Services of a similar quality occur across Germany, Scandinavia and the Low Countries, largely because people there are prepared to pay taxes that guarantee a decent level of public provision.
Those who argued for a proper welfare state during previous Labour governments had no doubt about the importance of providing services that appealed to both the middle classes and the poor. Aneurin Bevan is remembered for creating the health service, but he was also responsible for the post- war housing programme. He always insisted that council housing must be built to such a standard that doctors and lawyers would be happy to live on the estates he was building.
Whereas Bevan always resisted cutting standards in order to stretch the available materials to build more homes, the Tories won the 1950 election promising to build 300,000 council houses, and promptly set out to supply smaller, cheaper homes.
Constant pressure from the Treasury to cut costs led successive governments to impose on councils the demand for system block building. The consequences are with us today. Although many of the nightmare blocks of recent decades will now have to be demolished, the homes built by Bevan immediately after the war are still popular, and are much sought after on councils' transfer lists.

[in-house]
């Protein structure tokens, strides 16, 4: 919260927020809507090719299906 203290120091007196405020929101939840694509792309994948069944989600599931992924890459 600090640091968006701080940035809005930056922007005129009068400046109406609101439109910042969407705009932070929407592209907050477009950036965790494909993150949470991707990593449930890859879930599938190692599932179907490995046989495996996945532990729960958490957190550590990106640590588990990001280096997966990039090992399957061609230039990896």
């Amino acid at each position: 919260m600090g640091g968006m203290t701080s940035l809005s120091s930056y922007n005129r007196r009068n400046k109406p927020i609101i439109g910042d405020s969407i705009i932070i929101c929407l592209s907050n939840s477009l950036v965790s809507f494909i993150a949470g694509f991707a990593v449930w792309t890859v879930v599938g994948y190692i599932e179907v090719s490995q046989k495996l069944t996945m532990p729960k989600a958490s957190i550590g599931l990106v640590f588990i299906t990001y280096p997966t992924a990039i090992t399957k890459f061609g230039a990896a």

The same principle of avoiding cheap, second-rate standards applies to the National Health Service. Here in Britain 8 per cent of our GDP is spent on health, compared to 10 per cent in France and Germany. More spending is not simply the answer, however, as health costs in America have so inflated profit margins that health care now consumes 12 per cent of US GDP. Because of the dedication and low wages of many doctors and nurses, we in fact get excellent value for the money we put into the NHS, but the patience and morale of those who care for our health are clearly now at breaking-point. When we decide that the health of all our people is of sufficient priority, we will be prepared to raise the taxes in order to provide the service we require.
While the under-funding of the public sector has been a major factor in the growth of poverty, Tony Blair's government is right to point out that it is not just an issue of how much you spend, but of how you spend it. The post-war governments that spanned the years from Attlee to Wilson saw a dramatic improvement in the quality of life of the British people, but there were still areas of poverty and neglect that had not been tackled before the era of high unemployment struck.
The failure of the British left from the Sixties onwards was the inability to recognise that British society had undergone rapid change. This required a decentralised and democratised public sector that encouraged public participation and control. The Wilson and Callaghan governments were led by those whose thinking had been formed in the Thirties. They saw the public merely as grateful recipients of state largesse. They never understood that improved education and economic security had led to an increasing confidence among the British people.